[photo courtesy Amazon Studios] ‘Beautiful Boy’, now on Amazon Prime Video, is an accurate portrayal of what research has shown; that rather than being unidimensional, addiction usually develops from a myriad of influences and risk factors.  There can be a strong connection between addiction and emotional illness, self-confidence, and the quality of peer and family relationships during childhood.  Addiction is much more than just the drug; it’s the context in which the substance is used, painted upon the canvas of experience and emotional life.  It’s what the substance-altered reality DOES for the person, how it makes him/her feel, or NOT feel.

The ‘Beautiful Boy’ movie, based on the autobiographical books by real-life father David Sheff and son Nic Sheff, corrects many misunderstandings about treatment and recovery.  Here’s three of the many addiction myths busted:

  • Family is not important to recovery.
    1. Wrong; but that’s what you likely will experience when your loved one enters residential treatment. Families report being turned away when trying to communicate with treatment staff.  Most programs don’t interview the family, nor set up or share information about aftercare; even when the patient is returning to the family home.  Family Weekends often provide general and sometimes false information.
    2. Correction; the movie’s father consults with specialists, relentlessly contacts his son and treatment staff, and travels distances to find and bring his son to safety. With most families, their involvement is life-saving and necessary.
  • Families need to back off and let the person hit rock bottom.
    1. There’s nothing loving about the “tough love” approach many ‘experts’ advise, where you ignore your loved one and withdraw all support until he/she does what you want. While some will tell you that’s how they got sober, there’s never been any evidence that this approach is the best/only way to help.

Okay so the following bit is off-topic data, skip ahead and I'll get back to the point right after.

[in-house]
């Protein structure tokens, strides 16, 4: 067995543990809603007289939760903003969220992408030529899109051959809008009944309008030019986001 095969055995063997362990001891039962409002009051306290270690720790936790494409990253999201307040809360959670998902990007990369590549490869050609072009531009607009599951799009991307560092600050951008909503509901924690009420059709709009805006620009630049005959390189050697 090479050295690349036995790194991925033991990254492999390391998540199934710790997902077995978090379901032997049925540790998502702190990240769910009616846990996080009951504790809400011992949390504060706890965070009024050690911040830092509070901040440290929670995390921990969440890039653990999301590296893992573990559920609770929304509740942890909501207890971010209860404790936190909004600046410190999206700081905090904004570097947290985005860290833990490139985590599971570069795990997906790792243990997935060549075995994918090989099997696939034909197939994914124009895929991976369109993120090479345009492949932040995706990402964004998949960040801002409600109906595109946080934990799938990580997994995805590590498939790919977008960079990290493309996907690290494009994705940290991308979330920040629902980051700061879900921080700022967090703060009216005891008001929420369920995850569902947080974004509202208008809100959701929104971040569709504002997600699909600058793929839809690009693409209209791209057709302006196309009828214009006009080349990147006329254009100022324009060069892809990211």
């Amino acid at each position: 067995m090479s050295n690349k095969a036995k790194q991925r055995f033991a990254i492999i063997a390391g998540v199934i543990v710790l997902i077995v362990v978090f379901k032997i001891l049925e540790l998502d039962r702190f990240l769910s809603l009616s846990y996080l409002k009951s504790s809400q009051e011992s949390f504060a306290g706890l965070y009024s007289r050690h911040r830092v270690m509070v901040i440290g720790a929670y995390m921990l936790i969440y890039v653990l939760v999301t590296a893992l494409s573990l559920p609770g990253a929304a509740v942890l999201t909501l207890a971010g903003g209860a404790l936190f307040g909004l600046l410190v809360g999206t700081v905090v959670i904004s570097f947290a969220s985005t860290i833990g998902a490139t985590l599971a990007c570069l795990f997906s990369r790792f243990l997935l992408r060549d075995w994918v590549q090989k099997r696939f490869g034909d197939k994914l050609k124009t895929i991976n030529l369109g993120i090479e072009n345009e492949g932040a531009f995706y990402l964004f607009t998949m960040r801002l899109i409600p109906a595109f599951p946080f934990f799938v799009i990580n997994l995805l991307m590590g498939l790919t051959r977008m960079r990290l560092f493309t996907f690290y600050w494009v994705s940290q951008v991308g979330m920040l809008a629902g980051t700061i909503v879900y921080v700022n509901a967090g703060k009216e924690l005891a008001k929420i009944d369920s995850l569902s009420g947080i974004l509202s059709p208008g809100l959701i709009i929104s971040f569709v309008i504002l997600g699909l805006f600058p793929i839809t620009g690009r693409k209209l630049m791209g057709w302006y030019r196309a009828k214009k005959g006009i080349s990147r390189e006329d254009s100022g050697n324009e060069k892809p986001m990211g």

2. We are now recognizing the value of harm reduction approaches of staying engaged with a person even when they struggle or are not ready to stop using. Our families are finding it much more helpful to continue to have a relationship with their loved one, while establishing boundaries such as not giving money to be used to get more drugs.  We urge you to make your own decisions on your relationships, after consulting with professionals and knowledgeable supports.
  • It’s best to rely on treatment professionals for information and advice.
    1. Sorry, often wrong; most of the $35 billion addiction treatment industry is operating on assumptions and outdated notions. Most believe that a person needs to be sober for a year before a co-occurring disorder can be diagnosed and treated.  Many do not have medical professionals and highly trained staff and believe that medication is not part of true recovery.  Many believe that the way he/she found recovery personally, is the one way your loved one will find it as well.
    2. Research has shown that most with severe addiction also have depression, anxiety, or another psychiatric disorder; and that both must be treated to give best outcomes. We now have medications that improve the chances for recovery; especially with opioid use disorder where buprenorphine or methadone decrease mortality by 50% and keep patients in treatment longer.  We’ve also learned that there are many different paths to recovery, and that patients tend to do best when informed and offered all evidence-based models of treatment.  The movie shows the father spending countless hours consulting specialists and researching the internet to learn more about current addiction and recovery theories.  We provide a variety of sources of information such as here, and coach families that they need to review and decide for themselves.  It’s an arduous process, yet it’s the only way.

The fact that the real-life son has now achieved 8 years of recovery from addiction/bipolar disorder underscores the fact that these are highly treatable illnesses with millions living full lives, giving us all reasons to be hopeful. @beautifulboymov